Saturday, January 18, 2014


Words cannot express the sadness in saying goodbye to another friend, so generous to our cause and an intelligent, witty and kind soul. Our memories are happy when we think of Howard Wurlitzer (yes, of Wurlitzer pianos and jukeboxes!), his mischievous laugh and smile and LOVE of field biologists, their stories and research. I had the great opportunity to meet Howard in 2009 at our owl banding site at BCCER during a Candles in the Canyon reserve fundraiser.  After meeting his first Saw-whet, we became fast friends and Howard became a big supporter of  Altacal's NSWO migration project.
Howard's first NSWO-she got him hooked! Saw-whets do
that to people.
To show our appreciation, our crew of banders (which often varied from year to year) set up an annual NSWO banding dinner at Howard's house in N. Chico. Each year's group of banders came with nets, poles and banding equipment and set up a few nets on Pine Creek that ran past Howard's home. We brought pasta or chili, salads and breads, and bottles of wine and engaged in a yummy feast around Howard's big table. In year two, we were joined by Howard's son Lindsay and wife Paula,and our tradition continued through Dec. 2013. Most years we captured the resident Western Screech Owls, but in 2012 we captured our first Saw-whet, which confirmed that at least one was wintering in the oak woodland habitat that is dominant on the property.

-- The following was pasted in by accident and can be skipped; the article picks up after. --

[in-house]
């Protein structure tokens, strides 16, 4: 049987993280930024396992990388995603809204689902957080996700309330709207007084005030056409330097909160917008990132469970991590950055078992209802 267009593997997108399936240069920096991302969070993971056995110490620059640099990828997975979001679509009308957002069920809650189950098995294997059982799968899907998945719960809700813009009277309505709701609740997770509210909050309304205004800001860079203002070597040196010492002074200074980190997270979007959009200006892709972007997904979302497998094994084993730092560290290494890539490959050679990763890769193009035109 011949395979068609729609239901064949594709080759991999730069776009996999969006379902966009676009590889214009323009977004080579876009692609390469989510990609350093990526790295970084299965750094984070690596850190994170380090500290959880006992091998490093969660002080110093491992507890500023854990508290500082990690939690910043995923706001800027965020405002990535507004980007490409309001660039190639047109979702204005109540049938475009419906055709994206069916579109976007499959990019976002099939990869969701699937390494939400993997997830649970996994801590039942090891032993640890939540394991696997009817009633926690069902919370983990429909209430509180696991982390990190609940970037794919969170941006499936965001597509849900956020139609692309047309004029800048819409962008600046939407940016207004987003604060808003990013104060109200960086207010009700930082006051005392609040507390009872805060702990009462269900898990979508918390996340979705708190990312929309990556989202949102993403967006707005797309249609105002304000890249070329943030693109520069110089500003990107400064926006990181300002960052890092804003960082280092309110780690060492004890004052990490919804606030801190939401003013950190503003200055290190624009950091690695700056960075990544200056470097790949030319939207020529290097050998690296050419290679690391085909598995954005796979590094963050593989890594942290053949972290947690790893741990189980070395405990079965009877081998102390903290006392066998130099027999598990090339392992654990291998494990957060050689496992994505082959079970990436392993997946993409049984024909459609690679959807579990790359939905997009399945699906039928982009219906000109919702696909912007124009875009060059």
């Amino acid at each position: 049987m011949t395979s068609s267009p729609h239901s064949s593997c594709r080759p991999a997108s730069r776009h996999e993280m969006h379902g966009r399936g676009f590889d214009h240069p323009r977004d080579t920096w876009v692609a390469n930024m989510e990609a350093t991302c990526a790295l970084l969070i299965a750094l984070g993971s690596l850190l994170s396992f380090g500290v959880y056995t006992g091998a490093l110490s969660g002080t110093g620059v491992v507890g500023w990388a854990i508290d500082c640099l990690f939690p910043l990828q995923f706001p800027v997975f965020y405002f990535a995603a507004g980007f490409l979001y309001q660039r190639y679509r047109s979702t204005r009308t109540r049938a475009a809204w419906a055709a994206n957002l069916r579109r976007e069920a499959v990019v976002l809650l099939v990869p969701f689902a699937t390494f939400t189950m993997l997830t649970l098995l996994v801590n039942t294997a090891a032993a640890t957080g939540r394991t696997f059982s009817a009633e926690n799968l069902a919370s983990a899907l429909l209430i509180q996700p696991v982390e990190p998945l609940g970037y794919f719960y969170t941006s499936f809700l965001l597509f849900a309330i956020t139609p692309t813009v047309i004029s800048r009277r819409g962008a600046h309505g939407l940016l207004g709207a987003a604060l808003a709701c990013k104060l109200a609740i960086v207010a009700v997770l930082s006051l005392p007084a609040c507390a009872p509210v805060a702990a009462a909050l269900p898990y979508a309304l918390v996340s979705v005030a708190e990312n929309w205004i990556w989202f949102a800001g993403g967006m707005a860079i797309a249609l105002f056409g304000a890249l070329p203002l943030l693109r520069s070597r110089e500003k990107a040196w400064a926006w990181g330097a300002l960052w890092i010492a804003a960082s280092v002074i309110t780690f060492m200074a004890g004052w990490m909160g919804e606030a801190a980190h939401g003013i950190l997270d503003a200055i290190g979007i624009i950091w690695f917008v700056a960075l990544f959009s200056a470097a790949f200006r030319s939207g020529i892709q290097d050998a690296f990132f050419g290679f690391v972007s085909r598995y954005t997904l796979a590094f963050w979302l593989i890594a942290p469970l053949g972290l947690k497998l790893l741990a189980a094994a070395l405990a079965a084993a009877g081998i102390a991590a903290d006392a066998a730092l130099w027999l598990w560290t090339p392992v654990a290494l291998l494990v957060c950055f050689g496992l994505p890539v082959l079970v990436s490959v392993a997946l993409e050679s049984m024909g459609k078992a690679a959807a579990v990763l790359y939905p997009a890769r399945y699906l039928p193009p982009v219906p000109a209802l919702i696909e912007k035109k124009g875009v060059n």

Our first dinner with Howard. True we look quite civilized
and subdued but the fun and the tradition had just begun!

There are so many stories to share but one most memorable happened when we were all chatting at the table and Dorthy, Howard's good friend, said excitedly "there's a ringtail at the window!" And there at the porch slider was a ringtail  peering at us-as though it was asking for a handout.We truly had a National Geographic moment on that well-lit porch, when this normally elusive mammal climbed up an overhanging oak tree and picked off a sleeping songbird, plucked its' small meal, and then scampered away. What a sighting for us!

Howard had a knack for engaging you in a great story, usually biological but also about art, regional history, good wine and local legends. We are so honored to have met this man and called him our friend. We will miss you Howard!
Howard with one of his resident W. Screech Owls and three
friends, Julie, Dorothy and me.

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